Even when they are conveyed in specific terms, their claims ultimately address, and condemn, the general urban development pattern in the country: socio-spatial segregation deeply affecting 85% of the people living in cities; the increasing peripherisation of the urban poor, who can no longer afford to live even in more centrally located favelas and other informal settlements; the concentration of public services, equipment, facilities and opportunities; growing taxation and limited access to public services. For the last eight decades, Brazil has experienced an unparalleled increase in urban risk and spoliation, with an enormous socio-environmental impact.

Cities in Brazil are the socio-spatial expression of an exclusionary and perverse socio-political pact: a gigantic housing deficit co-exists with an equally gigantic stock of vacant built properties and serviced urban land, as well as thousands of informal settlements. Going to work for most people requires long, precarious and expensive commutes. Interestingly, “better housing” as such has not been a significant claim of the demonstrators: in some specific cases, people have opposed the eviction of favela dwellers. Residents in favelas have made it clear that they want sanitation, not cable cars; but few people seem to have directly questioned the official housing policy and the process of informal development.

It has become increasingly clear to all that the underlying question determining the growing social unrest concerns the increasing commodification of Brazilian cities. If they were originally the place of, and provided support to, the urban-industrial economic development model, they are currently both the place and the object of the post-industrial model, i.e. a globalising and highly speculative development model. Indeed, new, still largely ignored, powerful stakeholders working at the global level – developers and promoters, banks, pension funds, hedge funds – have increased their presence, thus leading to increased speculation.

A Lack of Urban Planning and Management?

Has this exclusionary urban development pattern resulted from the lack of urban planning, as many have argued? The answer is no. Brazil’s urbanisation has largely been a state-led process. What is at stake is the kind and nature of traditional urban planning (theory, education and practice), which has long been viewed merely as a “technique of territorial organisation”, as well as being “neutral” and “objective” socially and politically. The fragmented approach has dissociated urban policy from land policy and housing policy, as well as from transportation, environmental, fiscal and budgetary policies. What’s more, planners have no understanding of the exclusionary and speculative dynamics of the property markets they create, seeing themselves as poor hostages of such aggressive markets.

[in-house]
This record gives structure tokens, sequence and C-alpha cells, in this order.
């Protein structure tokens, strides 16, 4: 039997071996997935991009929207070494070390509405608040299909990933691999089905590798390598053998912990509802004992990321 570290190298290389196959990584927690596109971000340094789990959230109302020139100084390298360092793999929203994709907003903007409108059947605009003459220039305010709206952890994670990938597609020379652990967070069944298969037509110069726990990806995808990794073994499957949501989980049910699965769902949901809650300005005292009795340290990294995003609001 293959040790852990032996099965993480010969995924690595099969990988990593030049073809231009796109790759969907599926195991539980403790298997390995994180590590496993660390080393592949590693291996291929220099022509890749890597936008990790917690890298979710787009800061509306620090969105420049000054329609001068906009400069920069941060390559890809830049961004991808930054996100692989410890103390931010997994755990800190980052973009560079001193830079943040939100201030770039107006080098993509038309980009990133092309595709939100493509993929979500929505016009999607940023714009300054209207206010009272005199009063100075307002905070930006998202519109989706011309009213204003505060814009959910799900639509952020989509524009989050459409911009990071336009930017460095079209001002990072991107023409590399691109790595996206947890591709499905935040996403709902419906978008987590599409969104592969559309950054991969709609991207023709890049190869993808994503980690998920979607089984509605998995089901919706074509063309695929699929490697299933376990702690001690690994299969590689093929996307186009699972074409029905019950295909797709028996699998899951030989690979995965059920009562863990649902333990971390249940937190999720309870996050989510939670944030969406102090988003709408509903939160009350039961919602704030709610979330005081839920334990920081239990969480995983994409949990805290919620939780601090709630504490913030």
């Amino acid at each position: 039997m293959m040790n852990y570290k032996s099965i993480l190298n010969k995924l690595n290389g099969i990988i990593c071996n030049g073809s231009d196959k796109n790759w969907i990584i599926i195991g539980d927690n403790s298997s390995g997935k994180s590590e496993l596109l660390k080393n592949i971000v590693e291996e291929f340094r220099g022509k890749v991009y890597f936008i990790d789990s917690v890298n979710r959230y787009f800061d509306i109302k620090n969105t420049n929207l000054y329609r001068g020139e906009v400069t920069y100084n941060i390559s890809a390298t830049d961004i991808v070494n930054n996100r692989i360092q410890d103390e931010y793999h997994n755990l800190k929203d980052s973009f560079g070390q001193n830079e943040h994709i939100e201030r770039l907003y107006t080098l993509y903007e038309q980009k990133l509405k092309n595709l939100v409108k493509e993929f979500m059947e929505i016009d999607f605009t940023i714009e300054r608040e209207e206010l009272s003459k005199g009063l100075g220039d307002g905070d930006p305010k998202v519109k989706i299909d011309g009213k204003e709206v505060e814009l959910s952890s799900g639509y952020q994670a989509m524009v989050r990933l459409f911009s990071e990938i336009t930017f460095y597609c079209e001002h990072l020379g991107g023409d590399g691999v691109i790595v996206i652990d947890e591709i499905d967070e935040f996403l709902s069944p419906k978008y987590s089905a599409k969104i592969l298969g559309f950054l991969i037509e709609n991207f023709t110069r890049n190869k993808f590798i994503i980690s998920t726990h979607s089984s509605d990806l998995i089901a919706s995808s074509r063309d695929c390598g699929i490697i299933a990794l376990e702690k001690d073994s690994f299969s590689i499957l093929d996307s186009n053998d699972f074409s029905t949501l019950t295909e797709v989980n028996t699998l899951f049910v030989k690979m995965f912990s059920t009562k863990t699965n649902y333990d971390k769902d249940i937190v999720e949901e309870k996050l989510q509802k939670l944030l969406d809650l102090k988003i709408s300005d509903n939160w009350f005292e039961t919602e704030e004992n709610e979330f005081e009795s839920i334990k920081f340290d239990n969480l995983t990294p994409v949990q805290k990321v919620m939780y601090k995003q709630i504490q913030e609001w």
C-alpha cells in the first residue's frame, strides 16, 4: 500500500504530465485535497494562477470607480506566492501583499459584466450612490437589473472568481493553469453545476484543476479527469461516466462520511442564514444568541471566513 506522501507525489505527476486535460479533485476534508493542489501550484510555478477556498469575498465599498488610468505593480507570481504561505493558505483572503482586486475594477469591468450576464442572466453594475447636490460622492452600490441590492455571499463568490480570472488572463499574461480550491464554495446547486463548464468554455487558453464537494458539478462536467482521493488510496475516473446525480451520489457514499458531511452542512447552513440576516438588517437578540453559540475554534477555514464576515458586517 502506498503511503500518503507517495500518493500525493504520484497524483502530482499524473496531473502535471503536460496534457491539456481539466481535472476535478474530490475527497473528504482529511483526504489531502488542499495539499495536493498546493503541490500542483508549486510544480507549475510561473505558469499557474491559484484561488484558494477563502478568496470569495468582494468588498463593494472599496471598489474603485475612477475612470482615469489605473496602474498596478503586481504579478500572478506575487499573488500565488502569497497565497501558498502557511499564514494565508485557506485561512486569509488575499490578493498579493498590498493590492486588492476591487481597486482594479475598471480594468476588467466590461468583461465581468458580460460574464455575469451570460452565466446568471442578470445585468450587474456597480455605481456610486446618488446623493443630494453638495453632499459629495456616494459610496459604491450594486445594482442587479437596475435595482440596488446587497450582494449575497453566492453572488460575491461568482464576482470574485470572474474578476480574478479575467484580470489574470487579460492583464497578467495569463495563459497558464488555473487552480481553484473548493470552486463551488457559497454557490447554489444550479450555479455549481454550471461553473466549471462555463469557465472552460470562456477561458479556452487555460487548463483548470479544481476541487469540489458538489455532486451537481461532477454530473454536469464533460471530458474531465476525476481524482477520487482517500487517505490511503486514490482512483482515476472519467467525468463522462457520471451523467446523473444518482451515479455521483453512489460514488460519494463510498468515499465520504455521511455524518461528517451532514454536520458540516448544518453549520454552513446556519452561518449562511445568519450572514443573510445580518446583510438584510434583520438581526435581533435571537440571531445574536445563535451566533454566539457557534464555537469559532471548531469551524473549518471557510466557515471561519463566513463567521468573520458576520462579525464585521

As a result, this elitist planning tradition has led to informality (i.e. informal land development). Moreover, there is no attempt to share with the community some of the gigantic surplus value resulting from state action (through public works, services, and urban laws) and, when there is, it reinforces socio- spatial segregation. Mistaking effects for causes, well-intended governmental actions have generated ill-effects: the massive social programme implemented by the federal government – My House, My Life National Housing Programme – has for example already built over 2 million houses in precarious peripheries; costly, but isolated, regularisation programmes have led to higher land, property and rental prices and thus to evictions.

Urban planning has also long been dissociated from urban management. Lengthy, bureaucratic procedures, the lack of intergovernmental articulation as well as of transparency and accountability, all of these combined factors have significantly contributed to the current urban crisis. This has been the case especially at the local level, given the widespread lack of municipal capacity to implement more complex proposals. Although nominally recognised and even required by the legal-urban order in force, popular participation has not taken place in all stages of decision-making and it has often been manipulated, reinforcing the longstanding tradition of political patronage.

Is Legal Reform Sufficient?

The street demonstrations have also told an important cautionary tale: legal reform is not sufficient. Brazil is the land of the acclaimed, groundbreaking 2001 City Statute, internationally considered as one of the most enabling regulatory frameworks for sustainable urban development. Since then, 1450 Municipal Master Plans (MMPs) have been approved nationally. The enactment of the 2001 federal law was largely the result of a nationwide process of social mobilisation. The City Statute regulated the original chapter on urban policy introduced by the 1988 Federal Constitution, which had itself been preceded by an unparalleled process of socio-political mobilisation, especially through the formulation of the Popular Amendment on Urban Reform. I have discussed both the constitutional chapter and the City Statute in detail elsewhere (Fernandes, 2010); for the purposes of this paper, it should only be stressed that the main dimensions of the City Statute are:

• that it replaced the traditional legal definition of unqualified individual property rights with the notion of the social function of property so as to support the democratisation of the access to urban land and housing;
• that it defined the main rules of land, urban and housing policy to be observed in the country;